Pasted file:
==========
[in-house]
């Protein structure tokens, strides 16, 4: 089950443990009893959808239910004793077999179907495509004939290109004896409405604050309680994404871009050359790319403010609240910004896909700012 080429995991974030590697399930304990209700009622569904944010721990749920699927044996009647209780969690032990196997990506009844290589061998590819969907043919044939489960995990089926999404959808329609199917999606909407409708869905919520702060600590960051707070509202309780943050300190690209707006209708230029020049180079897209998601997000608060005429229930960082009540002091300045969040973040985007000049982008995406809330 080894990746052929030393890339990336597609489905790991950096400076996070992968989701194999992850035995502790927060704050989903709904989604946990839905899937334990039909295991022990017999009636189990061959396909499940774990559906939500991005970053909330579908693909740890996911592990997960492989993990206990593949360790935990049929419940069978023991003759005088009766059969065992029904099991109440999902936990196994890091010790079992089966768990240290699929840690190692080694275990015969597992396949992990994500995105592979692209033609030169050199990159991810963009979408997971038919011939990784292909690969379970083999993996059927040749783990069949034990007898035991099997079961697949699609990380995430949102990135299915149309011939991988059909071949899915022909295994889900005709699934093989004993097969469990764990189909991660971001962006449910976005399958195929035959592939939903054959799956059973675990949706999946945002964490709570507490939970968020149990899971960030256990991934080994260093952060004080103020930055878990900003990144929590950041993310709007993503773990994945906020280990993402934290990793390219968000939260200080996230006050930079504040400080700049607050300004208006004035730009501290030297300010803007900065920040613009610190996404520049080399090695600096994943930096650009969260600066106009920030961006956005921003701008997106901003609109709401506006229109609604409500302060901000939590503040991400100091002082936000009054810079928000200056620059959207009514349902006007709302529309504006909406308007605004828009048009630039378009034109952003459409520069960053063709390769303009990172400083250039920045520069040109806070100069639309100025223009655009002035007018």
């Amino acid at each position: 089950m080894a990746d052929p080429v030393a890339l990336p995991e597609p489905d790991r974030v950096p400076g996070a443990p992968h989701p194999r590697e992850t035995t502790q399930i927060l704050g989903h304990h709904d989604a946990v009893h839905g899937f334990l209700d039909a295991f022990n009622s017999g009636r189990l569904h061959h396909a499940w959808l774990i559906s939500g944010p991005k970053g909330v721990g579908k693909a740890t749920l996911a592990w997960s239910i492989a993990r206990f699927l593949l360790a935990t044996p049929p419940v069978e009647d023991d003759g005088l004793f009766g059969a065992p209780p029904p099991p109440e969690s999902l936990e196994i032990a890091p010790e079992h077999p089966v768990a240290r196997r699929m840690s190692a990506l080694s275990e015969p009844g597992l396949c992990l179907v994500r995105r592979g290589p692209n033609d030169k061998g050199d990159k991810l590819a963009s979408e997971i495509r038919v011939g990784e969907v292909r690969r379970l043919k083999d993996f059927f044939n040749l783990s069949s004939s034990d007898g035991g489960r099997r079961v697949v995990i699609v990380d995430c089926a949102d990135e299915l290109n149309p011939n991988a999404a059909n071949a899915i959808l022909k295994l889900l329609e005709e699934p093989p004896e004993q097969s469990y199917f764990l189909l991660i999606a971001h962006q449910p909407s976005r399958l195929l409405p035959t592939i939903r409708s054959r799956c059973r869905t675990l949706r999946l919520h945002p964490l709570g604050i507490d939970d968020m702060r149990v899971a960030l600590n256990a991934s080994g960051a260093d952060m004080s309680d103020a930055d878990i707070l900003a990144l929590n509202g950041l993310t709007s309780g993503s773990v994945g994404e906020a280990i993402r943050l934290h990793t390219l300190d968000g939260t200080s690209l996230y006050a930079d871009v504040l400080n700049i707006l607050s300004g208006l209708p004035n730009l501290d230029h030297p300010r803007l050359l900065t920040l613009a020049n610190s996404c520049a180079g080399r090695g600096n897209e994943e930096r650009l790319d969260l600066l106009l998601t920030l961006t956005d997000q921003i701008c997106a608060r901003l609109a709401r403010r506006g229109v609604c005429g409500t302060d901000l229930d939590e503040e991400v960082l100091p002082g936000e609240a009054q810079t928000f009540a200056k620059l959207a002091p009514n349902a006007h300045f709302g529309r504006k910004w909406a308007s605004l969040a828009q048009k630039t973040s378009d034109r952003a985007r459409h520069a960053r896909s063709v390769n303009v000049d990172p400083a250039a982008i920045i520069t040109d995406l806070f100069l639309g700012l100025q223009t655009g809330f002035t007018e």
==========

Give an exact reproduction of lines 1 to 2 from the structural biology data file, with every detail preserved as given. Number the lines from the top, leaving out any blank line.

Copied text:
[in-house]
């Protein structure tokens, strides 16, 4: 089950443990009893959808239910004793077999179907495509004939290109004896409405604050309680994404871009050359790319403010609240910004896909700012 080429995991974030590697399930304990209700009622569904944010721990749920699927044996009647209780969690032990196997990506009844290589061998590819969907043919044939489960995990089926999404959808329609199917999606909407409708869905919520702060600590960051707070509202309780943050300190690209707006209708230029020049180079897209998601997000608060005429229930960082009540002091300045969040973040985007000049982008995406809330 080894990746052929030393890339990336597609489905790991950096400076996070992968989701194999992850035995502790927060704050989903709904989604946990839905899937334990039909295991022990017999009636189990061959396909499940774990559906939500991005970053909330579908693909740890996911592990997960492989993990206990593949360790935990049929419940069978023991003759005088009766059969065992029904099991109440999902936990196994890091010790079992089966768990240290699929840690190692080694275990015969597992396949992990994500995105592979692209033609030169050199990159991810963009979408997971038919011939990784292909690969379970083999993996059927040749783990069949034990007898035991099997079961697949699609990380995430949102990135299915149309011939991988059909071949899915022909295994889900005709699934093989004993097969469990764990189909991660971001962006449910976005399958195929035959592939939903054959799956059973675990949706999946945002964490709570507490939970968020149990899971960030256990991934080994260093952060004080103020930055878990900003990144929590950041993310709007993503773990994945906020280990993402934290990793390219968000939260200080996230006050930079504040400080700049607050300004208006004035730009501290030297300010803007900065920040613009610190996404520049080399090695600096994943930096650009969260600066106009920030961006956005921003701008997106901003609109709401506006229109609604409500302060901000939590503040991400100091002082936000009054810079928000200056620059959207009514349902006007709302529309504006909406308007605004828009048009630039378009034109952003459409520069960053063709390769303009990172400083250039920045520069040109806070100069639309100025223009655009002035007018």